The National Intelligence Organization (MIT) killed a wanted terrorist of the PKK terrorist organization, Irfan Akcan, in Iraq’s Sinjar region last week.
According to security sources speaking to Anadolu Agency (AA) on Tuesday, the terrorist, codenamed Azad Heşet, was allegedly responsible for customs activities.
The sources said Akcan coordinated the transfer of arms and terrorist members between Sinjar and Syria and forcefully gathered money from the local people.
Akcan was listed in the gray category of the Interior Ministry’s wanted list, which is divided into five color-coded categories, with red as the most wanted, followed by blue, green, orange and gray.
After MIT received intelligence that Akcan was going to realize a transfer of terrorists and arms to be used against Turkey’s security forces, it acted on Nov. 8 and killed the terrorist close to the Syrian border in Sinjar.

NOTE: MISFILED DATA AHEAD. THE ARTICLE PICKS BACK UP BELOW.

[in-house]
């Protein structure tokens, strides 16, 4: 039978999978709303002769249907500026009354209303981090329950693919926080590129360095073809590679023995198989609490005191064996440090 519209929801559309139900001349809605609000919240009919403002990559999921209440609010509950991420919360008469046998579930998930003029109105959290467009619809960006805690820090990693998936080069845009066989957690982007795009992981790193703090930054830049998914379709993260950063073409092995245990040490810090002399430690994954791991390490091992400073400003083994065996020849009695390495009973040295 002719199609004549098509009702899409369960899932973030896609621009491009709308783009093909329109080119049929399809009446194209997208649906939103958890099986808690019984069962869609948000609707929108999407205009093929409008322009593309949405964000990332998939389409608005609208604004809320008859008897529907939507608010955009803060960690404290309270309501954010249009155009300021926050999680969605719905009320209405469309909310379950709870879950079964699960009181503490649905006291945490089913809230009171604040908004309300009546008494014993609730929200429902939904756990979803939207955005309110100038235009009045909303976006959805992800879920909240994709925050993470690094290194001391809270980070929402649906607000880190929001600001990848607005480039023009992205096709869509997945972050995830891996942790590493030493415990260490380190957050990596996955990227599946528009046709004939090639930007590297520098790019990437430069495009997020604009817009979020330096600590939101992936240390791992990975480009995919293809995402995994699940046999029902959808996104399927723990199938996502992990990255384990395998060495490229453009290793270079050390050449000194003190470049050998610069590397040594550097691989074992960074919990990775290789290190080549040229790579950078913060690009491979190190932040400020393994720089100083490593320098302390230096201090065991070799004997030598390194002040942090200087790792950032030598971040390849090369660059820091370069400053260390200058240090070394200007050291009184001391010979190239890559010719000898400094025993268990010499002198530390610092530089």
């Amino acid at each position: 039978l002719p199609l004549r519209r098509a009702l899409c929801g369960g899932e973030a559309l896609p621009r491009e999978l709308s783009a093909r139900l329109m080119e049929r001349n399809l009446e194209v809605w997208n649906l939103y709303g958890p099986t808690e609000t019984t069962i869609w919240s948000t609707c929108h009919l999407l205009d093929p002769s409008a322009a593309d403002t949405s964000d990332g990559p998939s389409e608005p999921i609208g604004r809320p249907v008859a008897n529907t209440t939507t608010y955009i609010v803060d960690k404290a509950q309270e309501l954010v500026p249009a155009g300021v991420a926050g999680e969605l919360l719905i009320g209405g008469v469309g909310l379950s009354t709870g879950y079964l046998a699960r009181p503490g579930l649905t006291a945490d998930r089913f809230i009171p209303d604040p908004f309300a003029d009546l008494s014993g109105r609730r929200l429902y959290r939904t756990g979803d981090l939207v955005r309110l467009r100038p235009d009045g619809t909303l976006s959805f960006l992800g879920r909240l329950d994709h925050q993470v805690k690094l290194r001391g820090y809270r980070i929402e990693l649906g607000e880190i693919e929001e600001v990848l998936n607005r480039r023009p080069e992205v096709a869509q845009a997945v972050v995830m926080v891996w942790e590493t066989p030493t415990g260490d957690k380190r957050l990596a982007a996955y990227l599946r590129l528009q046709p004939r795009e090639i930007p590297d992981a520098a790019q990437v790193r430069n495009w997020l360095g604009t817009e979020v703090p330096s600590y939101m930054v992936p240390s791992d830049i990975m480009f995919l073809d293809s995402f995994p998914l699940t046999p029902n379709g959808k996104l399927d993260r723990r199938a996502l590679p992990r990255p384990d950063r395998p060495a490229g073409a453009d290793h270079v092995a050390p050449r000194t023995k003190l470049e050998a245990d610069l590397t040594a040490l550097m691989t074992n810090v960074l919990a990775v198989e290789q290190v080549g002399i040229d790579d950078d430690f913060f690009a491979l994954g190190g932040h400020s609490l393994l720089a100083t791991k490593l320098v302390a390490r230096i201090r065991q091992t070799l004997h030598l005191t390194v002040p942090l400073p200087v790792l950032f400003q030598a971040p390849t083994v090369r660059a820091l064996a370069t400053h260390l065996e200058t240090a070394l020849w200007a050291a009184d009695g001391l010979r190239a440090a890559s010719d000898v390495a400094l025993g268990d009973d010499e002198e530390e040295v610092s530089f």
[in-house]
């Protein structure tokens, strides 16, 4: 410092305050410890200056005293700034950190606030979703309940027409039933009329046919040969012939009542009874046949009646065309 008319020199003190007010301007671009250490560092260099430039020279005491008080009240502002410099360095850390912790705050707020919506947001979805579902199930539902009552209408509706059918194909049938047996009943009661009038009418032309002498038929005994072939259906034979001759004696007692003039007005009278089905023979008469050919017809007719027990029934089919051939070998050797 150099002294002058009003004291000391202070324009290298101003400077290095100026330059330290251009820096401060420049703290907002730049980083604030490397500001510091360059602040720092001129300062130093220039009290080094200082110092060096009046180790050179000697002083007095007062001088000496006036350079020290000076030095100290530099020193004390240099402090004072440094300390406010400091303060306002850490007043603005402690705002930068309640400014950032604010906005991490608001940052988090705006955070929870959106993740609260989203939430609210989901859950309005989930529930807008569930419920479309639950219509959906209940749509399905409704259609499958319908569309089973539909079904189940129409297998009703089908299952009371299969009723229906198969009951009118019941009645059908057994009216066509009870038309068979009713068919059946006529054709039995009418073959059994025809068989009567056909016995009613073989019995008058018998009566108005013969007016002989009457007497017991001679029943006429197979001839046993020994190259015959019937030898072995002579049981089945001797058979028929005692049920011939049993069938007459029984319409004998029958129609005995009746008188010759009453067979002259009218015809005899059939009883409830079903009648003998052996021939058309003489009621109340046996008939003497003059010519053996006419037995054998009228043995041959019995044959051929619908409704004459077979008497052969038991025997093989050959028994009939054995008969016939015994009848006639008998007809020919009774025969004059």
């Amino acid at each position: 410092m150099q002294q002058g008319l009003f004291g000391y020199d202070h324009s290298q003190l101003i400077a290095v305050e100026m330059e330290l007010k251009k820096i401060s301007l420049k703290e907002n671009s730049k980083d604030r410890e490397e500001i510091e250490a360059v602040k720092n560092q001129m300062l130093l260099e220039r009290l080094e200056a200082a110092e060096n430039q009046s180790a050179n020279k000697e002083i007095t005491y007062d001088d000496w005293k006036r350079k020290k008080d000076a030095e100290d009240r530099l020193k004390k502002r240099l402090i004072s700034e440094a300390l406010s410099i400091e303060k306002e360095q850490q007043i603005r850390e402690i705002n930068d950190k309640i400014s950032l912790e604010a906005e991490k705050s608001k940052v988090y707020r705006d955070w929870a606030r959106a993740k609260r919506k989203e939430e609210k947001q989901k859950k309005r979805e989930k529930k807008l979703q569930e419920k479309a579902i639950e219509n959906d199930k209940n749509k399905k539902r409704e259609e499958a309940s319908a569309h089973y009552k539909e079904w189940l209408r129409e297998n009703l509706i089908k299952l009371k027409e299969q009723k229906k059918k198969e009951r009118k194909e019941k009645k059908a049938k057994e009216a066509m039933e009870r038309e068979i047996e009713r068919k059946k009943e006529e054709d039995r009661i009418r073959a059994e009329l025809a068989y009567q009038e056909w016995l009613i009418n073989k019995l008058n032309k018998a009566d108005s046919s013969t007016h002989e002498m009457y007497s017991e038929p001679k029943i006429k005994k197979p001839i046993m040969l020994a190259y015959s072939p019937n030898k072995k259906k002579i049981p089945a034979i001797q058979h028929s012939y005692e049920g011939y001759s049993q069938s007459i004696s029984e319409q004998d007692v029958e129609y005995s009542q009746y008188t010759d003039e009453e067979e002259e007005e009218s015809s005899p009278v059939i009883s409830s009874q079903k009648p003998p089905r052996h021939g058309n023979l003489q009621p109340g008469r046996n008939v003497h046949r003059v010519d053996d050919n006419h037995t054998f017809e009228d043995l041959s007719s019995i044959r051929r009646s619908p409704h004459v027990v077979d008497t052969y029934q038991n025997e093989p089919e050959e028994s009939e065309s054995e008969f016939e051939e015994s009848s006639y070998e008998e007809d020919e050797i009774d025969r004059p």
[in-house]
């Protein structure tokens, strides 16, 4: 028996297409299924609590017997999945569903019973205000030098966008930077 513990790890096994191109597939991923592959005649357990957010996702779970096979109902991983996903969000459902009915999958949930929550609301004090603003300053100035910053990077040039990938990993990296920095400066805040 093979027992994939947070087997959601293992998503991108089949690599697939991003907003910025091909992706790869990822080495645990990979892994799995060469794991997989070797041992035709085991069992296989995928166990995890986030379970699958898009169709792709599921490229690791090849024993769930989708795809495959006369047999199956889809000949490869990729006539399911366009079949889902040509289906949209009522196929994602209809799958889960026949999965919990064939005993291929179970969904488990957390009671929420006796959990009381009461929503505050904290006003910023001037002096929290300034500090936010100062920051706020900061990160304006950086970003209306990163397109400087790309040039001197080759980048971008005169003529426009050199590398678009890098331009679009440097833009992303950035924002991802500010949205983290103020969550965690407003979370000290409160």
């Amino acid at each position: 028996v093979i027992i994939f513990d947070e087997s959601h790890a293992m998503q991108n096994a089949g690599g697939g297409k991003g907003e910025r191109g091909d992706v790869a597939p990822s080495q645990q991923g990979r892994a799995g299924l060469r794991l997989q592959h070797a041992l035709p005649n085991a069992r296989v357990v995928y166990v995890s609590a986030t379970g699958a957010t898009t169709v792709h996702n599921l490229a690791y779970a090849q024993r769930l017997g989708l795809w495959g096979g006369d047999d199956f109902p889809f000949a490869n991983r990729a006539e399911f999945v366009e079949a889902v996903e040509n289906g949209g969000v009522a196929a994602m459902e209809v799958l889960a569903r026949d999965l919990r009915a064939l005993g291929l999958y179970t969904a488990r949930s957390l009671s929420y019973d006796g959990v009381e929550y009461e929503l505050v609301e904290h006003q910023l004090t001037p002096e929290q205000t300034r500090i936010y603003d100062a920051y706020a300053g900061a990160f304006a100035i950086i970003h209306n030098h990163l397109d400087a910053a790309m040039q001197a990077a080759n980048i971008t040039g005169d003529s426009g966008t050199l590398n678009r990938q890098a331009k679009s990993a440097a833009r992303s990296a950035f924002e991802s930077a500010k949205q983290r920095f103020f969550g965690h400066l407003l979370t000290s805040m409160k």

Akcan, who joined the PKK in 2010, participated in terror attacks against the Turkish gendarmerie, police and armed forces in 2015 in the Silopi district of Turkey's southeastern Şırnak province.
The PKK terrorist group managed to establish a foothold in Sinjar in mid-2014, on the pretext that it was protecting the local Yazidi community from Daesh. Since then, the PKK has reportedly established a new base in Sinjar for its logistical and command-and-control activities.
Turkey has long been stressing that it will not tolerate threats posed to its national security and has called on Iraqi officials to take the necessary steps to eliminate the terrorists. Ankara previously noted that if the expected steps were not taken, it would not shy away from targeting the group. Iraq's Kurdistan Regional Government (KRG) also previously called the PKK's presence in Sinjar unacceptable and urged the terrorists to leave the area.
In its more than 40-year terror campaign against Turkey, the PKK – listed as a terrorist organization by Turkey, the U.S. and the European Union – has been responsible for the deaths of some 40,000 people, including women and children.